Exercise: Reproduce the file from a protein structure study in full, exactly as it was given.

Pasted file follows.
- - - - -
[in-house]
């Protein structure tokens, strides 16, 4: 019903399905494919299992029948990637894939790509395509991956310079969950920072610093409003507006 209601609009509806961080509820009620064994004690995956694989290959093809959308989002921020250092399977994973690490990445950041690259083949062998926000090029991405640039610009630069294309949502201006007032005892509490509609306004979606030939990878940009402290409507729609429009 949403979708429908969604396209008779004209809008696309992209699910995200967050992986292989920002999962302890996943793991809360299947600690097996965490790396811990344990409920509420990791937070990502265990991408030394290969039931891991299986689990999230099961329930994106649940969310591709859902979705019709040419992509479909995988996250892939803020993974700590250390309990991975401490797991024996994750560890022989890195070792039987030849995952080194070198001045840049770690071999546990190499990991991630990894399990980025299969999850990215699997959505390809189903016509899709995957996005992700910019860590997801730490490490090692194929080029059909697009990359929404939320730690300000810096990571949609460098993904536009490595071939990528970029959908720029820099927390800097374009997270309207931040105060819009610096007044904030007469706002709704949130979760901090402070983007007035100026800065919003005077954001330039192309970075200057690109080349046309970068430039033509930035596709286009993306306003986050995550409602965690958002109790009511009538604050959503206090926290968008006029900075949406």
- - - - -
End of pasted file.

[in-house]
């Protein structure tokens, strides 16, 4: 019903399905494919299992029948990637894939790509395509991956310079969950920072610093409003507006 209601609009509806961080509820009620064994004690995956694989290959093809959308989002921020250092399977994973690490990445950041690259083949062998926000090029991405640039610009630069294309949502201006007032005892509490509609306004979606030939990878940009402290409507729609429009 949403979708429908969604396209008779004209809008696309992209699910995200967050992986292989920002999962302890996943793991809360299947600690097996965490790396811990344990409920509420990791937070990502265990991408030394290969039931891991299986689990999230099961329930994106649940969310591709859902979705019709040419992509479909995988996250892939803020993974700590250390309990991975401490797991024996994750560890022989890195070792039987030849995952080194070198001045840049770690071999546990190499990991991630990894399990980025299969999850990215699997959505390809189903016509899709995957996005992700910019860590997801730490490490090692194929080029059909697009990359929404939320730690300000810096990571949609460098993904536009490595071939990528970029959908720029820099927390800097374009997270309207931040105060819009610096007044904030007469706002709704949130979760901090402070983007007035100026800065919003005077954001330039192309970075200057690109080349046309970068430039033509930035596709286009993306306003986050995550409602965690958002109790009511009538604050959503206090926290968008006029900075949406």